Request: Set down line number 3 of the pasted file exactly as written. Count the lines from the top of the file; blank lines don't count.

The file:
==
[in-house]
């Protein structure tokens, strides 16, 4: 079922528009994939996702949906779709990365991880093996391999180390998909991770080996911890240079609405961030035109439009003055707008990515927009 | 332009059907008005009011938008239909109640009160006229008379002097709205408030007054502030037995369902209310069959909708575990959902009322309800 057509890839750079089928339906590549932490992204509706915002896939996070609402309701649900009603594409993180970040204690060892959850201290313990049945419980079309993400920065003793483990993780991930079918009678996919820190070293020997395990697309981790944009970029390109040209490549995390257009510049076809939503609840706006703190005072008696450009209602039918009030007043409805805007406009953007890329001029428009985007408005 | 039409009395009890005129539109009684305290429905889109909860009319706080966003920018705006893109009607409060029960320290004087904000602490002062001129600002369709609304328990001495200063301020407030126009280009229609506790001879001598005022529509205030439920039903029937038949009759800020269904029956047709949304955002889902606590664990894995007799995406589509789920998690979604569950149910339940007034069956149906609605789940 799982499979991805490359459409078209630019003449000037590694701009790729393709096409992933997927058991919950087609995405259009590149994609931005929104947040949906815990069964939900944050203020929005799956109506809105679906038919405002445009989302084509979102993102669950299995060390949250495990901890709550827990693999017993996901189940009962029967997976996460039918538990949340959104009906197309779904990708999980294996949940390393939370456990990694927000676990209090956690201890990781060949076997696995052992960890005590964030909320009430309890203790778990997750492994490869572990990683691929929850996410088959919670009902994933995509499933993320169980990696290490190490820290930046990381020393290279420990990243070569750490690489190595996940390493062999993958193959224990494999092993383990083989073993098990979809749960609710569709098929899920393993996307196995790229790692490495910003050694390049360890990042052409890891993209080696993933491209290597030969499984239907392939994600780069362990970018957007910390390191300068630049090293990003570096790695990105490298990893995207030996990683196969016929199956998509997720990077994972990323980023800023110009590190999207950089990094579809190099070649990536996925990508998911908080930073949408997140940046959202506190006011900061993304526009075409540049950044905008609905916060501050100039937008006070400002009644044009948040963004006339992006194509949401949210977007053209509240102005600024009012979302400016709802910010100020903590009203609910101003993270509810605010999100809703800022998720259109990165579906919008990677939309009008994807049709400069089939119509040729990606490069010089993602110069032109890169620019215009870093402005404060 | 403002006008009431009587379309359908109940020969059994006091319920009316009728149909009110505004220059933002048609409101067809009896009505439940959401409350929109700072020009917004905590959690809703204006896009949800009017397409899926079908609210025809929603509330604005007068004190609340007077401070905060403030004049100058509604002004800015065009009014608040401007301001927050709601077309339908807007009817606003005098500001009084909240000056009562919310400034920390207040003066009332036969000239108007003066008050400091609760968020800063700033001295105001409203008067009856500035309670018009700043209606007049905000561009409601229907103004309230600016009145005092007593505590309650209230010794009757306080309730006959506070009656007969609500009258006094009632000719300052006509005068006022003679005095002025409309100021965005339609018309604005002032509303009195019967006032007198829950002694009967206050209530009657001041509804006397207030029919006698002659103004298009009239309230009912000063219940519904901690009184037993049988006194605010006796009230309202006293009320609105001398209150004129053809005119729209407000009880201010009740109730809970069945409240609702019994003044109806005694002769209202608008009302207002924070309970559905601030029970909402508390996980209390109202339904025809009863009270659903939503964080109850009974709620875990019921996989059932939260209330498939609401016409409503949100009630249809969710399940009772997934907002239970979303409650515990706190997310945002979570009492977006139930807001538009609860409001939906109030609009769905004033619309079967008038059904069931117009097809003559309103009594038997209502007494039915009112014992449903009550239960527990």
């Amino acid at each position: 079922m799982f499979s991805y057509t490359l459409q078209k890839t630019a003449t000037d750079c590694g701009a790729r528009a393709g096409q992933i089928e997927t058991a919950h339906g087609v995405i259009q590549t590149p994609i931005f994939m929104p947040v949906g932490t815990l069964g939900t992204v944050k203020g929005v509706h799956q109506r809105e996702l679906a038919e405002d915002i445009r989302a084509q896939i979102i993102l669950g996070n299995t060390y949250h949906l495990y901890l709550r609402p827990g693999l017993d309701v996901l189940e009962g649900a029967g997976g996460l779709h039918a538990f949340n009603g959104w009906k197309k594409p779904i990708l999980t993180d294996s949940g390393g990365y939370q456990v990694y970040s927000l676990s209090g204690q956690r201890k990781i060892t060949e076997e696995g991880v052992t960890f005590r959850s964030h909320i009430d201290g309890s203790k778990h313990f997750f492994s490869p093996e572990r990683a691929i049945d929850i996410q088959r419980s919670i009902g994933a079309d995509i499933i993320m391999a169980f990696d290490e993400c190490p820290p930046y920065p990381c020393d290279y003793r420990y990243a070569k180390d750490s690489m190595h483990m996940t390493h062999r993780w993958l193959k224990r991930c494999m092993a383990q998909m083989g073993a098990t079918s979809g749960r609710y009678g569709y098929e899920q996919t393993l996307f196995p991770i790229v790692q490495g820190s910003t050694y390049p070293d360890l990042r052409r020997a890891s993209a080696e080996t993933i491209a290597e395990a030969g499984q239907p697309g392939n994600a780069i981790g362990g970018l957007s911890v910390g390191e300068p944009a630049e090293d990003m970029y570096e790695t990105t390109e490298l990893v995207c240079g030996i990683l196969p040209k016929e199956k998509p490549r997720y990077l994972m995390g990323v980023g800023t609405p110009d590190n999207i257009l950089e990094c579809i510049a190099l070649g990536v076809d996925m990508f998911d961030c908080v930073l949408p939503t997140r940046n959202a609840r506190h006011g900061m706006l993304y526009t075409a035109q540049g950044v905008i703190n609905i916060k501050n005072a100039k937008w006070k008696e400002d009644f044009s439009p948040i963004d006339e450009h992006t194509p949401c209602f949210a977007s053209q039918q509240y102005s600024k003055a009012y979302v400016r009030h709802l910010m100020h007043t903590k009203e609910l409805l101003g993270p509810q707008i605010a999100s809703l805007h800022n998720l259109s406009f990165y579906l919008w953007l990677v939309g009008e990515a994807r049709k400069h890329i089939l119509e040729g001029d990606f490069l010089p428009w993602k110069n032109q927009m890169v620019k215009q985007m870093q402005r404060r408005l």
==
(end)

């Amino acid at each position: 079922m799982f499979s991805y057509t490359l459409q078209k890839t630019a003449t000037d750079c590694g701009a790729r528009a393709g096409q992933i089928e997927t058991a919950h339906g087609v995405i259009q590549t590149p994609i931005f994939m929104p947040v949906g932490t815990l069964g939900t992204v944050k203020g929005v509706h799956q109506r809105e996702l679906a038919e405002d915002i445009r989302a084509q896939i979102i993102l669950g996070n299995t060390y949250h949906l495990y901890l709550r609402p827990g693999l017993d309701v996901l189940e009962g649900a029967g997976g996460l779709h039918a538990f949340n009603g959104w009906k197309k594409p779904i990708l999980t993180d294996s949940g390393g990365y939370q456990v990694y970040s927000l676990s209090g204690q956690r201890k990781i060892t060949e076997e696995g991880v052992t960890f005590r959850s964030h909320i009430d201290g309890s203790k778990h313990f997750f492994s490869p093996e572990r990683a691929i049945d929850i996410q088959r419980s919670i009902g994933a079309d995509i499933i993320m391999a169980f990696d290490e993400c190490p820290p930046y920065p990381c020393d290279y003793r420990y990243a070569k180390d750490s690489m190595h483990m996940t390493h062999r993780w993958l193959k224990r991930c494999m092993a383990q998909m083989g073993a098990t079918s979809g749960r609710y009678g569709y098929e899920q996919t393993l996307f196995p991770i790229v790692q490495g820190s910003t050694y390049p070293d360890l990042r052409r020997a890891s993209a080696e080996t993933i491209a290597e395990a030969g499984q239907p697309g392939n994600a780069i981790g362990g970018l957007s911890v910390g390191e300068p944009a630049e090293d990003m970029y570096e790695t990105t390109e490298l990893v995207c240079g030996i990683l196969p040209k016929e199956k998509p490549r997720y990077l994972m995390g990323v980023g800023t609405p110009d590190n999207i257009l950089e990094c579809i510049a190099l070649g990536v076809d996925m990508f998911d961030c908080v930073l949408p939503t997140r940046n959202a609840r506190h006011g900061m706006l993304y526009t075409a035109q540049g950044v905008i703190n609905i916060k501050n005072a100039k937008w006070k008696e400002d009644f044009s439009p948040i963004d006339e450009h992006t194509p949401c209602f949210a977007s053209q039918q509240y102005s600024k003055a009012y979302v400016r009030h709802l910010m100020h007043t903590k009203e609910l409805l101003g993270p509810q707008i605010a999100s809703l805007h800022n998720l259109s406009f990165y579906l919008w953007l990677v939309g009008e990515a994807r049709k400069h890329i089939l119509e040729g001029d990606f490069l010089p428009w993602k110069n032109q927009m890169v620019k215009q985007m870093q402005r404060r408005l």